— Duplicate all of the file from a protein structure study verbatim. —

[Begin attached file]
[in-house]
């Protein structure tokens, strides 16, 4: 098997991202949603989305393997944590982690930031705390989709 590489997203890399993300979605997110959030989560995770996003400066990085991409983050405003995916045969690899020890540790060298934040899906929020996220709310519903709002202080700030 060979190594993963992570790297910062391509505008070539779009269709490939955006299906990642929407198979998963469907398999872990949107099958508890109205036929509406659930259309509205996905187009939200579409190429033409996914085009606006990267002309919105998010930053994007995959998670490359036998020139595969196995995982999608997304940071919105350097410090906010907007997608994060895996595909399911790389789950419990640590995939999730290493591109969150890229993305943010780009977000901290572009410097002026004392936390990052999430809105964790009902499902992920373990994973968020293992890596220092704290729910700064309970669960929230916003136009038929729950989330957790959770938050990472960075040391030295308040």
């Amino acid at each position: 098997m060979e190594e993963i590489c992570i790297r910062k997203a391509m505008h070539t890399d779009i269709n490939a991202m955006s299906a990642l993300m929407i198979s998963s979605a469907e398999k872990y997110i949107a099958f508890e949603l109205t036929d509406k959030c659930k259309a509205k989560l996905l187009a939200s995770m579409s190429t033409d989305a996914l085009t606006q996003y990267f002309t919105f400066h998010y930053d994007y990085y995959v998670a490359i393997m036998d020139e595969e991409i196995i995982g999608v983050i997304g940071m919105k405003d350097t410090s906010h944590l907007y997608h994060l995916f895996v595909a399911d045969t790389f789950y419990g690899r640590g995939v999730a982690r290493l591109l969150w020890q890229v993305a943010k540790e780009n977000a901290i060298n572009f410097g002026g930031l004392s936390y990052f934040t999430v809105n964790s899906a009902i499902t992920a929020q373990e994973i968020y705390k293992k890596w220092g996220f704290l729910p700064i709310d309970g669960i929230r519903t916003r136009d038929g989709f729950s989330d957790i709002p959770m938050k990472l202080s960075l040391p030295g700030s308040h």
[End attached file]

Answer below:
[in-house]
């Protein structure tokens, strides 16, 4: 098997991202949603989305393997944590982690930031705390989709 590489997203890399993300979605997110959030989560995770996003400066990085991409983050405003995916045969690899020890540790060298934040899906929020996220709310519903709002202080700030 060979190594993963992570790297910062391509505008070539779009269709490939955006299906990642929407198979998963469907398999872990949107099958508890109205036929509406659930259309509205996905187009939200579409190429033409996914085009606006990267002309919105998010930053994007995959998670490359036998020139595969196995995982999608997304940071919105350097410090906010907007997608994060895996595909399911790389789950419990640590995939999730290493591109969150890229993305943010780009977000901290572009410097002026004392936390990052999430809105964790009902499902992920373990994973968020293992890596220092704290729910700064309970669960929230916003136009038929729950989330957790959770938050990472960075040391030295308040």
């Amino acid at each position: 098997m060979e190594e993963i590489c992570i790297r910062k997203a391509m505008h070539t890399d779009i269709n490939a991202m955006s299906a990642l993300m929407i198979s998963s979605a469907e398999k872990y997110i949107a099958f508890e949603l109205t036929d509406k959030c659930k259309a509205k989560l996905l187009a939200s995770m579409s190429t033409d989305a996914l085009t606006q996003y990267f002309t919105f400066h998010y930053d994007y990085y995959v998670a490359i393997m036998d020139e595969e991409i196995i995982g999608v983050i997304g940071m919105k405003d350097t410090s906010h944590l907007y997608h994060l995916f895996v595909a399911d045969t790389f789950y419990g690899r640590g995939v999730a982690r290493l591109l969150w020890q890229v993305a943010k540790e780009n977000a901290i060298n572009f410097g002026g930031l004392s936390y990052f934040t999430v809105n964790s899906a009902i499902t992920a929020q373990e994973i968020y705390k293992k890596w220092g996220f704290l729910p700064i709310d309970g669960i929230r519903t916003r136009d038929g989709f729950s989330d957790i709002p959770m938050k990472l202080s960075l040391p030295g700030s308040h």